This stage will be the preliminaries. Players will be separated into four groups of eight; the top six players from each group will advance to the regular season. All matches; this will run from March 27, 2017 to March 30, 2017. Twenty-four players will play in the regular season, they will be divided into four groups of six. There will be two phases in the regular season; the top two players from the preliminaries will automatically advance to the second phase. The other four players will play in a group stage robin round; the third seed and the sixth seed will play each other and the fourth and fifth seeds will play each other in the initial matches. The two losers and the two winners will play each other; the winner of the winner's map will move on to phase two and the loser of the loser's matches will be eliminated. The decider match between the two remaining players will determine which player moves to the second phase and which player gets eliminated. In phase two, the remaining four players will play in best of five bracket.

The winners of the matches will move on to the playoffs. Eight players remain; the winners of the groups will be placed in the upper bracket and the runners-up of the groups will be placed in the lower bracket. Players will play in an eight-man double-elimination bracket, meaning a loss from a player in the upper bracket is still alive, but heads into the lower bracket. Once a player loses in the lower bracket, that player is eliminated from the tournament; the players will continue to play. All matches; the playoffs will all take place on May 26. The thirty-two players competing in the tournament are as follows: Host Richard LewisCommentators/Analysts Zhi Liang Chew Stephen "Sajam" Lyon Reepal "Rip" Parbhoo Steve "Tasty Steve" ScottInterviewer Malik Fortè The preliminary groups were announced on March 2, 2017. There are four groups of eight players and six players from each group move on to the regular season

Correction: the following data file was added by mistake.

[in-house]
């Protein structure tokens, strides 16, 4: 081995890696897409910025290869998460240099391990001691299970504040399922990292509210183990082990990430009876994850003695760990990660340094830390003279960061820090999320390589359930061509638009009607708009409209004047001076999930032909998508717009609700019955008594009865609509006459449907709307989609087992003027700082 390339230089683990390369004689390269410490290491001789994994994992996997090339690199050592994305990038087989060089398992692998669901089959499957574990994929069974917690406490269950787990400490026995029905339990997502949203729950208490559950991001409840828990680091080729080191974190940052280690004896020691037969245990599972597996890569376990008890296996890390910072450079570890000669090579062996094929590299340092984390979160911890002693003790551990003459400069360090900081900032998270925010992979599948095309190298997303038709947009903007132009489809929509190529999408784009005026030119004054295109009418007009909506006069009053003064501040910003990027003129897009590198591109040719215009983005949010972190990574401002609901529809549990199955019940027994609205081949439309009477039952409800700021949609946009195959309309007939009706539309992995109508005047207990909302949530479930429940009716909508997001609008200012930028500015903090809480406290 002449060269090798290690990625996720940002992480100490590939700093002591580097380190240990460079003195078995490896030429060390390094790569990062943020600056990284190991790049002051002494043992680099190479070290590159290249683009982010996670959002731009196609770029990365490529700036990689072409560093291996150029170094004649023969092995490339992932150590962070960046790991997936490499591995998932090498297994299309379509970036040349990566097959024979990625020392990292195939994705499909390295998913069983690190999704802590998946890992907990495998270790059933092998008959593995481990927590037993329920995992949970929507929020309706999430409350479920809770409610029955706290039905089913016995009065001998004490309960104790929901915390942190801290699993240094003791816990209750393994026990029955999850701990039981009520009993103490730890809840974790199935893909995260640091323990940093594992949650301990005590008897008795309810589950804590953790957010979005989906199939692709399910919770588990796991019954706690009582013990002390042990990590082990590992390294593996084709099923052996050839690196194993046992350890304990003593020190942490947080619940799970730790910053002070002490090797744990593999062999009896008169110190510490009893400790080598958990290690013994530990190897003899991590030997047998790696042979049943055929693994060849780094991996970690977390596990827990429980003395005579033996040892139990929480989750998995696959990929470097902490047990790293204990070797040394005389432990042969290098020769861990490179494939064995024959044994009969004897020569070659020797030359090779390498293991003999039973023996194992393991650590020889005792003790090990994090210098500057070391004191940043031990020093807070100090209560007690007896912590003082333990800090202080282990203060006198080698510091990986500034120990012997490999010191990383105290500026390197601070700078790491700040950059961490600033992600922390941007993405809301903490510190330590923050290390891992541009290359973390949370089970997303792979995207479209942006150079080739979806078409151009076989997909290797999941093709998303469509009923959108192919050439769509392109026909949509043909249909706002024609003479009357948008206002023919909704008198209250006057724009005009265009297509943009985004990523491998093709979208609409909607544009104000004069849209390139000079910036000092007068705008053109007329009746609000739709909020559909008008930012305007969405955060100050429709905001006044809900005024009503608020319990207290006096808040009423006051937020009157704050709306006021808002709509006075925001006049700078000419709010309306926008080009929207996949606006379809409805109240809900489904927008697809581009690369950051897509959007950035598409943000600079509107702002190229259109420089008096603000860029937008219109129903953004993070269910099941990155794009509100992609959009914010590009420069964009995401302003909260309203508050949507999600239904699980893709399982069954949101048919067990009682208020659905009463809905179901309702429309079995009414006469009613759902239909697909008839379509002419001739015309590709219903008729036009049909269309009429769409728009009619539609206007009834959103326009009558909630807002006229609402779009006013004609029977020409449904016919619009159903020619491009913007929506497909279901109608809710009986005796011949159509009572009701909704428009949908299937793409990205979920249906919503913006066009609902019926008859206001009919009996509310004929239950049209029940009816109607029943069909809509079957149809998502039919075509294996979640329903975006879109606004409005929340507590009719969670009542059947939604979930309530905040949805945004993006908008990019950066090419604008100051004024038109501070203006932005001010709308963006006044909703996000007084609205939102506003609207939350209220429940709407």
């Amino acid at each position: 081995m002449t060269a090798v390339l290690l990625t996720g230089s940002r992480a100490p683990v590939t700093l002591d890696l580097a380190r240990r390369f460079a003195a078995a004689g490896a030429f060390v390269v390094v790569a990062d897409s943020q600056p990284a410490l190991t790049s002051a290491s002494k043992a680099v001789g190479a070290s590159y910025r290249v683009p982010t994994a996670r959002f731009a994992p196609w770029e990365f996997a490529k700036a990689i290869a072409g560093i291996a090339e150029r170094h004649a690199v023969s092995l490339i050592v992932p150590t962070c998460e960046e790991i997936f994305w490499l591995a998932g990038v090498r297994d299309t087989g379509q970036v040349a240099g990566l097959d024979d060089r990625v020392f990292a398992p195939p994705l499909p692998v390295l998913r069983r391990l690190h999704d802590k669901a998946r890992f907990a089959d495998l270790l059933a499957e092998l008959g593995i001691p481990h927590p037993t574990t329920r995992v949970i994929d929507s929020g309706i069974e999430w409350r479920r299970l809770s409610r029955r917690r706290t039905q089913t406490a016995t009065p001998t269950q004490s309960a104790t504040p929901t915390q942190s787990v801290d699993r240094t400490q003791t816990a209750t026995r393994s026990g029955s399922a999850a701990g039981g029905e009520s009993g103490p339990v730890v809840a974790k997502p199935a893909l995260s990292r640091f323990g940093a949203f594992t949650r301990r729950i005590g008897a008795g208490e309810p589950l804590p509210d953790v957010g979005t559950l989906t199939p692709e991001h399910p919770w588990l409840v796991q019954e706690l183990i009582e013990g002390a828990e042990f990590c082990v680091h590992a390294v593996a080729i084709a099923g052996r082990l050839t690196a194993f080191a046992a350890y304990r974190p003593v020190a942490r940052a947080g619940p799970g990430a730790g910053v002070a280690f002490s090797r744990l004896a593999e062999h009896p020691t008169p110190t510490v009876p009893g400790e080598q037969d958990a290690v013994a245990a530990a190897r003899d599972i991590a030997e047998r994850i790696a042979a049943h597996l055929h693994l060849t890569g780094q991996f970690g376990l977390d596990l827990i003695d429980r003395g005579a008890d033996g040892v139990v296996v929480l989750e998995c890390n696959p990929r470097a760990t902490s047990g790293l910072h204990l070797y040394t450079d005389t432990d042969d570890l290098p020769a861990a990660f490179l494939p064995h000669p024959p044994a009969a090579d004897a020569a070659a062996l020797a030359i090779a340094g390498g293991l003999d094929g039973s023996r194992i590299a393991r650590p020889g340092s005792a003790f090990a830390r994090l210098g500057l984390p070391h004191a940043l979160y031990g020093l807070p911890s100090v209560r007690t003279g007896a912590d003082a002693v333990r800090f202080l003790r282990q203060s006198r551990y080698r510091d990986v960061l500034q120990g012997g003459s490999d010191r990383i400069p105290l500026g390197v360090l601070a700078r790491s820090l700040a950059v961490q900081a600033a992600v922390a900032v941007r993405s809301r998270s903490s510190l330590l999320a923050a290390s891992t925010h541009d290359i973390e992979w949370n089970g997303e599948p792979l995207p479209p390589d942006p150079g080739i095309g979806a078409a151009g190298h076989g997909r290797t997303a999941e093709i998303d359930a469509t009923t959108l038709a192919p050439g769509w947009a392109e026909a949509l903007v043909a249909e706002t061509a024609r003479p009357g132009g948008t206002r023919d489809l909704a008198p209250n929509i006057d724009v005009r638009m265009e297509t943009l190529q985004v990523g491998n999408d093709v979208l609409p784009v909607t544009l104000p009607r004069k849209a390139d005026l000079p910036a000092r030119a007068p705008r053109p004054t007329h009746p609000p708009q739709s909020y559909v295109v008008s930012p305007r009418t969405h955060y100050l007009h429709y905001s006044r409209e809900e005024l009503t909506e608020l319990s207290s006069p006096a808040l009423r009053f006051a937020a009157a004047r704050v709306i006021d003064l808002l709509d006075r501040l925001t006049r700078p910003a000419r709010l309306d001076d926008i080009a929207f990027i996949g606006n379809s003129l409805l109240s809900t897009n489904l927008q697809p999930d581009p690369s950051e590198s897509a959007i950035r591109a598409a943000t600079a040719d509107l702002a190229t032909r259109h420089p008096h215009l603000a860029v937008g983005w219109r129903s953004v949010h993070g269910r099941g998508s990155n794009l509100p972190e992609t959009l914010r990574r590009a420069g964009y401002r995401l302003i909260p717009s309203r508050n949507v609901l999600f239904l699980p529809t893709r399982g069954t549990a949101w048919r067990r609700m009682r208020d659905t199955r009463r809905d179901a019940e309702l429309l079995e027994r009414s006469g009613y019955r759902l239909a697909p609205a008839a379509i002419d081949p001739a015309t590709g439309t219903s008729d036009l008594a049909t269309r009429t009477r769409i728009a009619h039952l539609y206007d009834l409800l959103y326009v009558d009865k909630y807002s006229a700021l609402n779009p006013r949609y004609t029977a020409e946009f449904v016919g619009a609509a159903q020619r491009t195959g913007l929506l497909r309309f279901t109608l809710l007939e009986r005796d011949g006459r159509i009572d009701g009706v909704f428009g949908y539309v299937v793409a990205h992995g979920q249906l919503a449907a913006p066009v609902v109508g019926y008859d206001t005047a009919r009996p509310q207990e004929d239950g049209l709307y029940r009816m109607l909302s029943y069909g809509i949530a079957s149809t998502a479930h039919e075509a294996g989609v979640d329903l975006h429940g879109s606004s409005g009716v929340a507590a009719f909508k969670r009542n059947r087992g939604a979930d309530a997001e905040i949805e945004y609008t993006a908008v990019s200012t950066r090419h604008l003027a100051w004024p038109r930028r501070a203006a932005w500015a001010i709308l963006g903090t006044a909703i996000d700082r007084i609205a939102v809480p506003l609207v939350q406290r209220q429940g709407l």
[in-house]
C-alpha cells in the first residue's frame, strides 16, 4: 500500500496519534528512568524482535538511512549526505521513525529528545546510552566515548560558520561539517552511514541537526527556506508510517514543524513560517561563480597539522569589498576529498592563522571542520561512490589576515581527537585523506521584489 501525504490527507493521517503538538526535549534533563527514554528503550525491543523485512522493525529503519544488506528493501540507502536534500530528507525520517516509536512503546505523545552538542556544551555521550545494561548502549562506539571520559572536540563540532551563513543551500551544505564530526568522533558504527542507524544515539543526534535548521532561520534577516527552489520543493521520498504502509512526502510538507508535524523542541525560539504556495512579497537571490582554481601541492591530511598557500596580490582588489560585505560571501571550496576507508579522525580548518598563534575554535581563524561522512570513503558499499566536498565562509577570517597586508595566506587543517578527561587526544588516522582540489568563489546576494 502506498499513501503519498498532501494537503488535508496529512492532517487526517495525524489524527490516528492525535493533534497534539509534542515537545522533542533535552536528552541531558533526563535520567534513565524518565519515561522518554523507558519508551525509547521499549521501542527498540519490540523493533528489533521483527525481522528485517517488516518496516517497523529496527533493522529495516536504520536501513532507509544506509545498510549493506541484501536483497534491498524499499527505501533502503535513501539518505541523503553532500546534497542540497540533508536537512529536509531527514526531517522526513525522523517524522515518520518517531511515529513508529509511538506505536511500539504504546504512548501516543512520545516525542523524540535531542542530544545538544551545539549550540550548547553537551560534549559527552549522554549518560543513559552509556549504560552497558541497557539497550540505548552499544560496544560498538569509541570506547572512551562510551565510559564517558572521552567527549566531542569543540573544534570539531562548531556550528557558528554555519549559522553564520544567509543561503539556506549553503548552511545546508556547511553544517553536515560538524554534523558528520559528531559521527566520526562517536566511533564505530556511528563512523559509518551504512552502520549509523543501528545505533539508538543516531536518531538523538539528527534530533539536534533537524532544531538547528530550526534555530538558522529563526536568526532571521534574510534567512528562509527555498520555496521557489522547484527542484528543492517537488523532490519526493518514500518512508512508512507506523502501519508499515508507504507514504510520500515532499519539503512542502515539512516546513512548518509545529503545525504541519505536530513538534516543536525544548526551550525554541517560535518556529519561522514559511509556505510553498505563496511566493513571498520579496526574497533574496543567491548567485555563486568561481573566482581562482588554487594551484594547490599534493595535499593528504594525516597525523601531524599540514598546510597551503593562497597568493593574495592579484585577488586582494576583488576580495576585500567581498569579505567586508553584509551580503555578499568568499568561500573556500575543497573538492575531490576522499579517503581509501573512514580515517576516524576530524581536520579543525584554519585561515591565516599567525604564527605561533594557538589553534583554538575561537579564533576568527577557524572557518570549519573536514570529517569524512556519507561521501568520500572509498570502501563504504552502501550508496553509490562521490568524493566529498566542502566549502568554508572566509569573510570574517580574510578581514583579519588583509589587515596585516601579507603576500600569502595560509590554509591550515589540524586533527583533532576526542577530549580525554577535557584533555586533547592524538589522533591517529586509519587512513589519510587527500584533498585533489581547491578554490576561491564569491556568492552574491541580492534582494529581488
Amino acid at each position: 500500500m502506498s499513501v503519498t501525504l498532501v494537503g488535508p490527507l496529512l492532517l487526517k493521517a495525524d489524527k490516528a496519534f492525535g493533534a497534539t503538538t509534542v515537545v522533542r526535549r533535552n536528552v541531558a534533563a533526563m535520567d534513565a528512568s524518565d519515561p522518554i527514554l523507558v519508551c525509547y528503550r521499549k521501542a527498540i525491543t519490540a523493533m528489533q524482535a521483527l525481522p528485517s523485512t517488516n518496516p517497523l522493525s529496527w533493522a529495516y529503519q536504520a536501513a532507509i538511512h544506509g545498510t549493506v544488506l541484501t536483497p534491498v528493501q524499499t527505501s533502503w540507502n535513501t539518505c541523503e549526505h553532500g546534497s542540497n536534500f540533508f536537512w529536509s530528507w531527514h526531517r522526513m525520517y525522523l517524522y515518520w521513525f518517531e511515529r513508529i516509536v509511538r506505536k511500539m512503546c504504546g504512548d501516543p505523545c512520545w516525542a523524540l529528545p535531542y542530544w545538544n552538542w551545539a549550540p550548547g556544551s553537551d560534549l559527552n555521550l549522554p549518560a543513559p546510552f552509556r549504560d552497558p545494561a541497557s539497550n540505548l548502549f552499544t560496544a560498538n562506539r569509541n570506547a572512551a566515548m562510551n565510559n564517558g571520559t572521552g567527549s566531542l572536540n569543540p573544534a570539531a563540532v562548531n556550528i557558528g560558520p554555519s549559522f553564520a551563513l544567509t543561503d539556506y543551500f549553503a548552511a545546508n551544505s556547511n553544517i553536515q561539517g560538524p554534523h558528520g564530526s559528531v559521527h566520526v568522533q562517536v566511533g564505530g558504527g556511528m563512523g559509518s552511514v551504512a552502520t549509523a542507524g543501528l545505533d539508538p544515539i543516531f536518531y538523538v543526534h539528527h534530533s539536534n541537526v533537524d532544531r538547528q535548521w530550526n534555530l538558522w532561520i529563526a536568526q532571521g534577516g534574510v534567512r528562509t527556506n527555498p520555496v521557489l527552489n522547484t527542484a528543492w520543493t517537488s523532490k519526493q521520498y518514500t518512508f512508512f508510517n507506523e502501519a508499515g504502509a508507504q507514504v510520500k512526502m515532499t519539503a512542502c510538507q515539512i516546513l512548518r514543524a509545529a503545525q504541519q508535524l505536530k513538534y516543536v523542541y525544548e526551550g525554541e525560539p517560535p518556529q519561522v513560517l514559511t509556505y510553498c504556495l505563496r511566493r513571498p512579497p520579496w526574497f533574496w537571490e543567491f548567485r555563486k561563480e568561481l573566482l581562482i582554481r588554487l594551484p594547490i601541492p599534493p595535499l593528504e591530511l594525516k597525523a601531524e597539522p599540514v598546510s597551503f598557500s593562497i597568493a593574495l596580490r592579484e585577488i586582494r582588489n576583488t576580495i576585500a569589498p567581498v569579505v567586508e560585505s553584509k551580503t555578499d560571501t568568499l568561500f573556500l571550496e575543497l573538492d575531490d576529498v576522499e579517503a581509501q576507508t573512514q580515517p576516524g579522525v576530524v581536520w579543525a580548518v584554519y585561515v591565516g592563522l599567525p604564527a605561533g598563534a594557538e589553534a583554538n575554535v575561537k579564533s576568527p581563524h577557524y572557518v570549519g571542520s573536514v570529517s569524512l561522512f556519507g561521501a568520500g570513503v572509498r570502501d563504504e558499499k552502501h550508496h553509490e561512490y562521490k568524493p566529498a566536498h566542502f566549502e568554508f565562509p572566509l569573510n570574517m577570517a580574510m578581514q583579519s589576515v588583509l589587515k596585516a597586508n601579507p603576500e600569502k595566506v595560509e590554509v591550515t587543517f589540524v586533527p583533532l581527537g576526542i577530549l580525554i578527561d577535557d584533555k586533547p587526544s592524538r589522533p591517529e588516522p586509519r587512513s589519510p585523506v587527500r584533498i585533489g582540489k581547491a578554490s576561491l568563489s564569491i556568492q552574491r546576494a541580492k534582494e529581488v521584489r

Elamkulam Kunjan Pillai

Elamkulam P. N. Kunjan Pillai, known as Elamkulam, was an Indian historian and academic from southern Kerala, India, he was a pioneering scholar of Kerala history, in particular. Although only holding academic degrees in Sanskrit and Malayalam, having no formal training as a historian, Elamkulam is considered one of the pioneers of modern Kerala historiography, he was one of the major proponents of the unitary/imperial state model in medieval Kerala history. The Elamkulam model of a centralised "empire" in medieval Kerala is now considered not acceptable by south Indian historians. Majority of Elamkulam's works are written with a few in Tamil and English, he was well versed in Kannada and Pali also. He was considered as one of the top authorities in Vattezhuthu script and Old/Early Malayalam language. Elamkulam associated himself for some time with Mortimer Wheeler in the excavation works at Harappa and Brahmagiri, he is known for informally guiding M. G. S. Narayanan, a research scholar in University of Kerala in early 1970s.